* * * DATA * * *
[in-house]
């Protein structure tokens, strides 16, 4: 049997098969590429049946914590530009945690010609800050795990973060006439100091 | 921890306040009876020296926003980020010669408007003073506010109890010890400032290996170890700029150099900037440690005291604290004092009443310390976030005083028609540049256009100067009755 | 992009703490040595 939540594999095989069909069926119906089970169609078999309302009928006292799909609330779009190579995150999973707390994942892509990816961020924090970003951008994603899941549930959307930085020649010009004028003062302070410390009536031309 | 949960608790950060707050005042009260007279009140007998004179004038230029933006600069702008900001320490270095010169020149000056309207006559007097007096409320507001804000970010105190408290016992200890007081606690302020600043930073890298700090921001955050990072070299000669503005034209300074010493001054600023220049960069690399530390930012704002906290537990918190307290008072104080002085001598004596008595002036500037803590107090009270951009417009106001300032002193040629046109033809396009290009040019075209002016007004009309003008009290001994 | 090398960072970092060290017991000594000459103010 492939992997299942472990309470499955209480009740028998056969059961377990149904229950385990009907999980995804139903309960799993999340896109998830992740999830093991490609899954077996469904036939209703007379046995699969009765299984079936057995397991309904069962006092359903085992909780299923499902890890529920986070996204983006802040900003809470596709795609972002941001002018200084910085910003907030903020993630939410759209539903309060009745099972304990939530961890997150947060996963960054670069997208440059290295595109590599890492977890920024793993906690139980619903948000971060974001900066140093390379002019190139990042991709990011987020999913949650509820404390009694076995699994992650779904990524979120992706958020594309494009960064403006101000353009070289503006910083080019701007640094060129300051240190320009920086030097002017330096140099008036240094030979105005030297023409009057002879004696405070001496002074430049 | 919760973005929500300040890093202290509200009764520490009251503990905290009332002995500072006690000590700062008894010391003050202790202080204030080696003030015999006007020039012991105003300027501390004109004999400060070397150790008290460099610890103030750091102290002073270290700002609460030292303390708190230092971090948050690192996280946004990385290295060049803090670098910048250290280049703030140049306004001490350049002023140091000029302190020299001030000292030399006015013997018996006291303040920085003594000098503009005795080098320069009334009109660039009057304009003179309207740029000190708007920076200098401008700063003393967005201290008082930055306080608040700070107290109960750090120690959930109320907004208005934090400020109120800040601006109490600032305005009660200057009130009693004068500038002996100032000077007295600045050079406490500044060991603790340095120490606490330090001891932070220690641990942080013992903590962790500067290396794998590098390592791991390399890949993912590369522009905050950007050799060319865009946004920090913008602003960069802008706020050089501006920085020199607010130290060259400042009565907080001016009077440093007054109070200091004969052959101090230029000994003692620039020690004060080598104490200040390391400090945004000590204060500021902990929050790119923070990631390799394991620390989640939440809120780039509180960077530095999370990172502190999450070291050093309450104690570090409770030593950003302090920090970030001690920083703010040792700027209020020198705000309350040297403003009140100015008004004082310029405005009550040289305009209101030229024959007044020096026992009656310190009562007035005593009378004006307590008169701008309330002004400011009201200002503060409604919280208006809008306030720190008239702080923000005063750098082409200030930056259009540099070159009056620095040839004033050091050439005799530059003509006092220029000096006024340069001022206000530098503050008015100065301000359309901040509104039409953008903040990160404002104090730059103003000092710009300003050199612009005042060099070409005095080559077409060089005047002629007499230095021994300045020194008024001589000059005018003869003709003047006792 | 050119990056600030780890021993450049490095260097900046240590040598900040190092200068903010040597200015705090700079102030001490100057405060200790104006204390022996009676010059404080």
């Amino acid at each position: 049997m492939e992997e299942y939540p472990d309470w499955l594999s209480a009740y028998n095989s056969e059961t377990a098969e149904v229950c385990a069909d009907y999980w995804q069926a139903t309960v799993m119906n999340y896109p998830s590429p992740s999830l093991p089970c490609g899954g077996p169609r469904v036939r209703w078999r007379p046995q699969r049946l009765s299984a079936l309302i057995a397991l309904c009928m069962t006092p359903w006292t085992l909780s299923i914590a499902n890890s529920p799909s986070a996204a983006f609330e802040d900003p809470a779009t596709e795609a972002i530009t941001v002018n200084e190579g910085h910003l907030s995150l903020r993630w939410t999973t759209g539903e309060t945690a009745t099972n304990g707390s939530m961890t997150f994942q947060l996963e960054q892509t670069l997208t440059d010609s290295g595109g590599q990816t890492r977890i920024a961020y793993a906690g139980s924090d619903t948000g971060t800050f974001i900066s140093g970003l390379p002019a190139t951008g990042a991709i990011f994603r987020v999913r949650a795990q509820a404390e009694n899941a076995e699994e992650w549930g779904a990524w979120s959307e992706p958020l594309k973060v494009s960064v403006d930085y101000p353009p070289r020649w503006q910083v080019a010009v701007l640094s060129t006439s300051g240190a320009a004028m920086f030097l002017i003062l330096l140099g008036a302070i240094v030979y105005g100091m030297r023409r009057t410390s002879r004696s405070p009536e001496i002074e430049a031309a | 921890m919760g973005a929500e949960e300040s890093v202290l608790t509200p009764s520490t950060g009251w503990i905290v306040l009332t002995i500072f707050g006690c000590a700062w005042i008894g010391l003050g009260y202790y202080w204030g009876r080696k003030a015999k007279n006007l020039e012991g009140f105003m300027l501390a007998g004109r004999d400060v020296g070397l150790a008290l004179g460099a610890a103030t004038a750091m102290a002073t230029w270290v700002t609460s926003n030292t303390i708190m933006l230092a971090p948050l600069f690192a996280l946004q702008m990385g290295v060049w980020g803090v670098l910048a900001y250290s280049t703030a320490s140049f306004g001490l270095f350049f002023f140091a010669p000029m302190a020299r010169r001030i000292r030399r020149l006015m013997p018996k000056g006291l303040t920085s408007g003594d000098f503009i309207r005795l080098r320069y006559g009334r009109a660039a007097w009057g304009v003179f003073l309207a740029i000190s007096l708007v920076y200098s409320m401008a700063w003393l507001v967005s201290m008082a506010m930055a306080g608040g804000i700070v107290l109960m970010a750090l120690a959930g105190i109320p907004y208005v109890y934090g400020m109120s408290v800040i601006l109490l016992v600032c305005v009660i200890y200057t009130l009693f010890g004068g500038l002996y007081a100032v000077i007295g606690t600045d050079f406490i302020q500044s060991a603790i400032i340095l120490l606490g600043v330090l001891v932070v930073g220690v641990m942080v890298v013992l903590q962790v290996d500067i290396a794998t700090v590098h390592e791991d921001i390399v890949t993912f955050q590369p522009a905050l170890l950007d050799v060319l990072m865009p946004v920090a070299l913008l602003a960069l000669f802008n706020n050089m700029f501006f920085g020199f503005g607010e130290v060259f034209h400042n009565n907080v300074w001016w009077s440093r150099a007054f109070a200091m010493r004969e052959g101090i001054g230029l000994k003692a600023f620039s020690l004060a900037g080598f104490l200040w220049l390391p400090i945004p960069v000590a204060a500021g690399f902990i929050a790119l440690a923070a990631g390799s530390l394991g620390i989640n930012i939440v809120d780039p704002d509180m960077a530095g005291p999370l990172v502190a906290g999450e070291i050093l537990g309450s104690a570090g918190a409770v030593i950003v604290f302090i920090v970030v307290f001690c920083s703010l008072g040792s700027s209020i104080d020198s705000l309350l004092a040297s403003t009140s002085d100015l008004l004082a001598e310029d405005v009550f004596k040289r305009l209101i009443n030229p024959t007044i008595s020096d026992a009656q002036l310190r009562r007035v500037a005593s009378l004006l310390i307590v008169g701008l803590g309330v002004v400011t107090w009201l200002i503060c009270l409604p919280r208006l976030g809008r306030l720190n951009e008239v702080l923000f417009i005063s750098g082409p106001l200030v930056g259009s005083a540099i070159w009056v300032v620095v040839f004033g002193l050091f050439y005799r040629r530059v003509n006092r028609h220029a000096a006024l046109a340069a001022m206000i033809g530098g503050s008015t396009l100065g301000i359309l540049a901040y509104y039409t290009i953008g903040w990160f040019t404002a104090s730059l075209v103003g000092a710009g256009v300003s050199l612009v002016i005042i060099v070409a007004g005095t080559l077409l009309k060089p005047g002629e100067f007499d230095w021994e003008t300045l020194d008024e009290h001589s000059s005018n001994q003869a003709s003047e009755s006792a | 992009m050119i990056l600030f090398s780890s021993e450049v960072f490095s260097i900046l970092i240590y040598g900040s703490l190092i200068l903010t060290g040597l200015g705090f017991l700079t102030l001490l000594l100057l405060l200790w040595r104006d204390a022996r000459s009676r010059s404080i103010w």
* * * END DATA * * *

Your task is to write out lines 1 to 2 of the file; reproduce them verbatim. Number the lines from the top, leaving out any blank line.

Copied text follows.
[in-house]
């Protein structure tokens, strides 16, 4: 049997098969590429049946914590530009945690010609800050795990973060006439100091 | 921890306040009876020296926003980020010669408007003073506010109890010890400032290996170890700029150099900037440690005291604290004092009443310390976030005083028609540049256009100067009755 | 992009703490040595 939540594999095989069909069926119906089970169609078999309302009928006292799909609330779009190579995150999973707390994942892509990816961020924090970003951008994603899941549930959307930085020649010009004028003062302070410390009536031309 | 949960608790950060707050005042009260007279009140007998004179004038230029933006600069702008900001320490270095010169020149000056309207006559007097007096409320507001804000970010105190408290016992200890007081606690302020600043930073890298700090921001955050990072070299000669503005034209300074010493001054600023220049960069690399530390930012704002906290537990918190307290008072104080002085001598004596008595002036500037803590107090009270951009417009106001300032002193040629046109033809396009290009040019075209002016007004009309003008009290001994 | 090398960072970092060290017991000594000459103010 492939992997299942472990309470499955209480009740028998056969059961377990149904229950385990009907999980995804139903309960799993999340896109998830992740999830093991490609899954077996469904036939209703007379046995699969009765299984079936057995397991309904069962006092359903085992909780299923499902890890529920986070996204983006802040900003809470596709795609972002941001002018200084910085910003907030903020993630939410759209539903309060009745099972304990939530961890997150947060996963960054670069997208440059290295595109590599890492977890920024793993906690139980619903948000971060974001900066140093390379002019190139990042991709990011987020999913949650509820404390009694076995699994992650779904990524979120992706958020594309494009960064403006101000353009070289503006910083080019701007640094060129300051240190320009920086030097002017330096140099008036240094030979105005030297023409009057002879004696405070001496002074430049 | 919760973005929500300040890093202290509200009764520490009251503990905290009332002995500072006690000590700062008894010391003050202790202080204030080696003030015999006007020039012991105003300027501390004109004999400060070397150790008290460099610890103030750091102290002073270290700002609460030292303390708190230092971090948050690192996280946004990385290295060049803090670098910048250290280049703030140049306004001490350049002023140091000029302190020299001030000292030399006015013997018996006291303040920085003594000098503009005795080098320069009334009109660039009057304009003179309207740029000190708007920076200098401008700063003393967005201290008082930055306080608040700070107290109960750090120690959930109320907004208005934090400020109120800040601006109490600032305005009660200057009130009693004068500038002996100032000077007295600045050079406490500044060991603790340095120490606490330090001891932070220690641990942080013992903590962790500067290396794998590098390592791991390399890949993912590369522009905050950007050799060319865009946004920090913008602003960069802008706020050089501006920085020199607010130290060259400042009565907080001016009077440093007054109070200091004969052959101090230029000994003692620039020690004060080598104490200040390391400090945004000590204060500021902990929050790119923070990631390799394991620390989640939440809120780039509180960077530095999370990172502190999450070291050093309450104690570090409770030593950003302090920090970030001690920083703010040792700027209020020198705000309350040297403003009140100015008004004082310029405005009550040289305009209101030229024959007044020096026992009656310190009562007035005593009378004006307590008169701008309330002004400011009201200002503060409604919280208006809008306030720190008239702080923000005063750098082409200030930056259009540099070159009056620095040839004033050091050439005799530059003509006092220029000096006024340069001022206000530098503050008015100065301000359309901040509104039409953008903040990160404002104090730059103003000092710009300003050199612009005042060099070409005095080559077409060089005047002629007499230095021994300045020194008024001589000059005018003869003709003047006792 | 050119990056600030780890021993450049490095260097900046240590040598900040190092200068903010040597200015705090700079102030001490100057405060200790104006204390022996009676010059404080």